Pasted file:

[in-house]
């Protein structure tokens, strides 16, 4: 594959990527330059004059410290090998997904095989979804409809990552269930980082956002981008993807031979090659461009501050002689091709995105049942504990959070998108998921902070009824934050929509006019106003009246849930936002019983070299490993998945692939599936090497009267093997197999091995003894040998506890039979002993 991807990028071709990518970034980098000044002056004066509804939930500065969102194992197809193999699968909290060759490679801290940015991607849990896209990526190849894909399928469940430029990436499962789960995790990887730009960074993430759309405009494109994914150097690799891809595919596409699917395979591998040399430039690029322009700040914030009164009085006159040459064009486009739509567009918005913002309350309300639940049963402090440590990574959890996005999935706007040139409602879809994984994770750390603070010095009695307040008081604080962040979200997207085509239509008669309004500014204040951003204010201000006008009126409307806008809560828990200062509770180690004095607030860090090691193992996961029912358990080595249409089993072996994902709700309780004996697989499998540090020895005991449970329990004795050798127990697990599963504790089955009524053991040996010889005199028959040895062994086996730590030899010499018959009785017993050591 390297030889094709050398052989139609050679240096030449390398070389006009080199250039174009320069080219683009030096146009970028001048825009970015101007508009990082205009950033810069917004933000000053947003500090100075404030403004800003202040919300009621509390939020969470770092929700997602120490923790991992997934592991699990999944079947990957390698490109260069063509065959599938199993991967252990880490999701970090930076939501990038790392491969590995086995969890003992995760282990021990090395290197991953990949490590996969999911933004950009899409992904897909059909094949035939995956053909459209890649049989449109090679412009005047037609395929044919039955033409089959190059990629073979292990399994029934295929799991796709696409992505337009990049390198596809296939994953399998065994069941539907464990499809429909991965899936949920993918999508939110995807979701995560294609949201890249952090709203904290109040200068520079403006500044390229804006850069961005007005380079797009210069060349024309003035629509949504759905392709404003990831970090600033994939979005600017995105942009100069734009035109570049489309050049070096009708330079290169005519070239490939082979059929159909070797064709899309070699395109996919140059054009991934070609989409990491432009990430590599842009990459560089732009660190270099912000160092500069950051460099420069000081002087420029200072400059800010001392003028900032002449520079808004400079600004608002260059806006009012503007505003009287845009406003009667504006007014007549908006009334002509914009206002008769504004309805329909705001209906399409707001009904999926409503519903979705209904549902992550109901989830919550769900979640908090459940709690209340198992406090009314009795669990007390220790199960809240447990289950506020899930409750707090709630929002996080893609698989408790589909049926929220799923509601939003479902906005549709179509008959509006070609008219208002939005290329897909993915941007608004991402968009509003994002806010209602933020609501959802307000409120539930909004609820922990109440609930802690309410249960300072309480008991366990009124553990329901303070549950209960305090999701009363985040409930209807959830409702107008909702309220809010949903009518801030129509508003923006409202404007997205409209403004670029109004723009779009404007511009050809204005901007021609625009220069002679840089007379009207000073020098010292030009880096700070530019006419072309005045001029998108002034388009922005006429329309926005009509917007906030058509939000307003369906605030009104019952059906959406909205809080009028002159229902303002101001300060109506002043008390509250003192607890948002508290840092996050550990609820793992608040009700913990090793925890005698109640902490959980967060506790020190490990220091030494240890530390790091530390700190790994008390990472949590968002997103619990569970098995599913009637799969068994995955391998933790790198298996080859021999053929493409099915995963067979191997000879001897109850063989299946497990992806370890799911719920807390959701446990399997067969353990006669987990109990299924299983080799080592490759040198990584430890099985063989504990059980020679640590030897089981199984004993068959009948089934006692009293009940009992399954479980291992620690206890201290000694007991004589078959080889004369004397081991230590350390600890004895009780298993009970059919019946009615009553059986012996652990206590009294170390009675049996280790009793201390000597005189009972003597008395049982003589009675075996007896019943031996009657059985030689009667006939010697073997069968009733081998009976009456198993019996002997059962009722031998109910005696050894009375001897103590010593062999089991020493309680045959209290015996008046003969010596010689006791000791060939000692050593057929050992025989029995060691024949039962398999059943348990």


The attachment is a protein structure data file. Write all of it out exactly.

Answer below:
[in-house]
């Protein structure tokens, strides 16, 4: 594959990527330059004059410290090998997904095989979804409809990552269930980082956002981008993807031979090659461009501050002689091709995105049942504990959070998108998921902070009824934050929509006019106003009246849930936002019983070299490993998945692939599936090497009267093997197999091995003894040998506890039979002993 991807990028071709990518970034980098000044002056004066509804939930500065969102194992197809193999699968909290060759490679801290940015991607849990896209990526190849894909399928469940430029990436499962789960995790990887730009960074993430759309405009494109994914150097690799891809595919596409699917395979591998040399430039690029322009700040914030009164009085006159040459064009486009739509567009918005913002309350309300639940049963402090440590990574959890996005999935706007040139409602879809994984994770750390603070010095009695307040008081604080962040979200997207085509239509008669309004500014204040951003204010201000006008009126409307806008809560828990200062509770180690004095607030860090090691193992996961029912358990080595249409089993072996994902709700309780004996697989499998540090020895005991449970329990004795050798127990697990599963504790089955009524053991040996010889005199028959040895062994086996730590030899010499018959009785017993050591 390297030889094709050398052989139609050679240096030449390398070389006009080199250039174009320069080219683009030096146009970028001048825009970015101007508009990082205009950033810069917004933000000053947003500090100075404030403004800003202040919300009621509390939020969470770092929700997602120490923790991992997934592991699990999944079947990957390698490109260069063509065959599938199993991967252990880490999701970090930076939501990038790392491969590995086995969890003992995760282990021990090395290197991953990949490590996969999911933004950009899409992904897909059909094949035939995956053909459209890649049989449109090679412009005047037609395929044919039955033409089959190059990629073979292990399994029934295929799991796709696409992505337009990049390198596809296939994953399998065994069941539907464990499809429909991965899936949920993918999508939110995807979701995560294609949201890249952090709203904290109040200068520079403006500044390229804006850069961005007005380079797009210069060349024309003035629509949504759905392709404003990831970090600033994939979005600017995105942009100069734009035109570049489309050049070096009708330079290169005519070239490939082979059929159909070797064709899309070699395109996919140059054009991934070609989409990491432009990430590599842009990459560089732009660190270099912000160092500069950051460099420069000081002087420029200072400059800010001392003028900032002449520079808004400079600004608002260059806006009012503007505003009287845009406003009667504006007014007549908006009334002509914009206002008769504004309805329909705001209906399409707001009904999926409503519903979705209904549902992550109901989830919550769900979640908090459940709690209340198992406090009314009795669990007390220790199960809240447990289950506020899930409750707090709630929002996080893609698989408790589909049926929220799923509601939003479902906005549709179509008959509006070609008219208002939005290329897909993915941007608004991402968009509003994002806010209602933020609501959802307000409120539930909004609820922990109440609930802690309410249960300072309480008991366990009124553990329901303070549950209960305090999701009363985040409930209807959830409702107008909702309220809010949903009518801030129509508003923006409202404007997205409209403004670029109004723009779009404007511009050809204005901007021609625009220069002679840089007379009207000073020098010292030009880096700070530019006419072309005045001029998108002034388009922005006429329309926005009509917007906030058509939000307003369906605030009104019952059906959406909205809080009028002159229902303002101001300060109506002043008390509250003192607890948002508290840092996050550990609820793992608040009700913990090793925890005698109640902490959980967060506790020190490990220091030494240890530390790091530390700190790994008390990472949590968002997103619990569970098995599913009637799969068994995955391998933790790198298996080859021999053929493409099915995963067979191997000879001897109850063989299946497990992806370890799911719920807390959701446990399997067969353990006669987990109990299924299983080799080592490759040198990584430890099985063989504990059980020679640590030897089981199984004993068959009948089934006692009293009940009992399954479980291992620690206890201290000694007991004589078959080889004369004397081991230590350390600890004895009780298993009970059919019946009615009553059986012996652990206590009294170390009675049996280790009793201390000597005189009972003597008395049982003589009675075996007896019943031996009657059985030689009667006939010697073997069968009733081998009976009456198993019996002997059962009722031998109910005696050894009375001897103590010593062999089991020493309680045959209290015996008046003969010596010689006791000791060939000692050593057929050992025989029995060691024949039962398999059943348990």